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Raising the federal minimum wage to $12 by 2020, as the Raise the Wage Act would do, would restore the national wage floor to the same relative position that it had in the late 1960s. Under conservative assumptions for wage growth at the median, $12 in 2020 would be equal to roughly 54 percent of the full-time median wage, bringing low-wage workers closer to the pay of a middle-class job, and helping undo some of the growth in wage inequality that has taken place since 1968.

Whenever increasing the minimum wage is discussed, there is always concern that doing so might hurt job growth or imperil businesses that employ low-wage workers. In the 22 times the federal minimum wage has been raised, and the over 300 times that states or localities have raised their minimum wages just since the 1980, these concerns have never materialized. The effect of increasing the minimum wage on employment is probably the most studied topic in labor economics, and the consensus of the literature is that moderate increases in the minimum wage have little to no effect on employment. In fact, this was the conclusion of a letter sent to the leaders of both houses of Congress in 2014, signed by over 600 PhD economists—including 8 winners of the Nobel Prize. The letter stated, “In recent years there have been important developments in the academic literature on the effect of increases in the minimum wage on employment, with the weight of evidence now showing that increases in the minimum wage have had little or no negative effect on the employment of minimum-wage workers, even during times of weakness in the labor market.”4

The most detailed study in recent years of the minimum wage’s effects was published in a 2014 book by economists Dale Belman and Paul Wolfson.5 Belman and Wolfson conducted a meta-analysis (a study of studies) of over 200 scholarly papers on the minimum wage published since 1991. They conclude that “modest minimum wage increases raise wages for the working poor without substantially affecting employment or work hours, providing solid benefits with small costs.” (p. 401) Belman and Wolfson’s book was subsequently awarded Princeton University’s Bowen award for the book making the most important contribution toward understanding public policy related to the operation of labor markets.

In recent years, research has found not only that past minimum wage increases had no measurable negative effects, but they often produced positive effects on the functioning of the low-wage labor market. Higher minimum wages tended to reduce turnover and increase job tenure among low-wage workers – leading to productivity improvements and lower turnover costs at affected businesses.6

Most importantly, research has consistently shown that raising the minimum wage boosts the pay of low-wage workers who typically come from low- and moderate-income households. Because these households typically spend a larger portion of their income than wealthier households, the rising wage floor can provide a modest boost to consumer spending, generating new business activity, particularly in lower-income areas where consumer demand is more depressed. And this is true even if some firms have to enact small price increases as a result of the higher minimum wage. Pay raises for low-wage workers resulting from higher minimum wages are vastly larger than any resulting price increases – typically by a factor of more than 10 to 1.7 This is because labor costs are only one piece of businesses’ overall operating costs, and as previously noted, raising pay simultaneously generates savings from higher productivity and lower turnover.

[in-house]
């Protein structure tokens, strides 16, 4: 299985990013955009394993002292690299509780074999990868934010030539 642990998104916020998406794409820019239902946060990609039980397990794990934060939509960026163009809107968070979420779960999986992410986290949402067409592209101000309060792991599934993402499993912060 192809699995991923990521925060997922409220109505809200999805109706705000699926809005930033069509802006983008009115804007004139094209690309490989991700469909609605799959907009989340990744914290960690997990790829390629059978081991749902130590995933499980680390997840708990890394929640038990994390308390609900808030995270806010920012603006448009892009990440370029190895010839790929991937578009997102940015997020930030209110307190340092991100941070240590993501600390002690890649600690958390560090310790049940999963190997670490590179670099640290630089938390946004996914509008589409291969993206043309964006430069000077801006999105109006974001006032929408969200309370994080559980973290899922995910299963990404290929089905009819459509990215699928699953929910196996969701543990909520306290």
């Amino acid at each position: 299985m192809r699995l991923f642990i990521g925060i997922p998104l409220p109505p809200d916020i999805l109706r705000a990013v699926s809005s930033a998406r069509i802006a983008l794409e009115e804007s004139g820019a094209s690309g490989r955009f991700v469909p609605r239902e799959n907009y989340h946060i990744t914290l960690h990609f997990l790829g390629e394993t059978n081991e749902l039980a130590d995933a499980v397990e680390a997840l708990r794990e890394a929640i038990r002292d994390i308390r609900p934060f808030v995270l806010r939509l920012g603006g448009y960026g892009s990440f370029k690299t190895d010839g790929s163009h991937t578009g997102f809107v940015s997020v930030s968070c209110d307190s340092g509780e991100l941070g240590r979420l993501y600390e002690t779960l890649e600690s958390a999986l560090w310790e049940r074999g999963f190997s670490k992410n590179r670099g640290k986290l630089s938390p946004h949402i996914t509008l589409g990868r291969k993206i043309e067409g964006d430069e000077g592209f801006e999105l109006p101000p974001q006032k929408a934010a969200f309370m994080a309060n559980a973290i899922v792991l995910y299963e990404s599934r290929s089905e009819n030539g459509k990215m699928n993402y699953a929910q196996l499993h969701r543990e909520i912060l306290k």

In summary, raising the minimum wage to $12 by 2020 would boost the wages of tens of millions of American workers, increase low-income households’ buying power, reduce reliance on federal assistance programs, and bring the wage floor back up to the same relative value it had in the 1960s. The research indicates that such an increase would not be overly burdensome on businesses or hamper job growth, and could, in fact, strengthen the consumer demand that drives the U.S. economy. I strongly encourage Congress to pass the Raise the Wage Act.

Endnotes

1. See Cooper, David. 2015. Balancing paychecks and public assistance: How higher wages would strengthen what government can do. Economic Policy Institute Briefing paper #418. http://www.epi.org/publication/wages-and-transfers/

2. Cooper, David, John Schmitt, and Lawrence Mishel. 2015. We Can Afford a $12.00 Federal Minimum Wage in 2020. Economic Policy Institute, Briefing Paper #398. http://www.epi.org/publication/we-can-afford-a-12-00-federal-minimum-wage-in-2020/

3. Cooper, David. 2015. Raising the Minimum Wage to $12 by 2020 Would Lift Wages for 35 Million American Workers. Economic Policy Institute Briefing Paper #405. http://www.epi.org/publication/raising-the-minimum-wage-to-12-by-2020-would-lift-wages-for-35-million-american-workers/

4. See “Over 600 Economists Sign Letter in Support of $10.10 Minimum Wage.” http://www.epi.org/minimum-wage-statement/

5. Belman, Dale and Paul Wolfson. 2014. What does the minimum wage do?. Upjohn Institute Press. http://www.upjohn.org/publications/upjohn-institute-press/what-does-minimum-wage-do

6. Dube, Arindrajit, T. William Lester, and Michael Reich. 2014. Minimum Wage Shocks, Employment Flows, and Labor Market Frictions. http://www.irle.berkeley.edu/workingpapers/149-13.pdf

7. Research on the price response from minimum wage increases has typically found elasticities less than 0.01 in highly-affected industries such as fast food, indicating that for each 10% increase in the minimum wage, prices typically rose by less than 1%. See Allegretto and Reich, Are Local Minimum Wages Absorbed by Price Increases? http://www.irle.berkeley.edu/workingpapers/124-15.pdf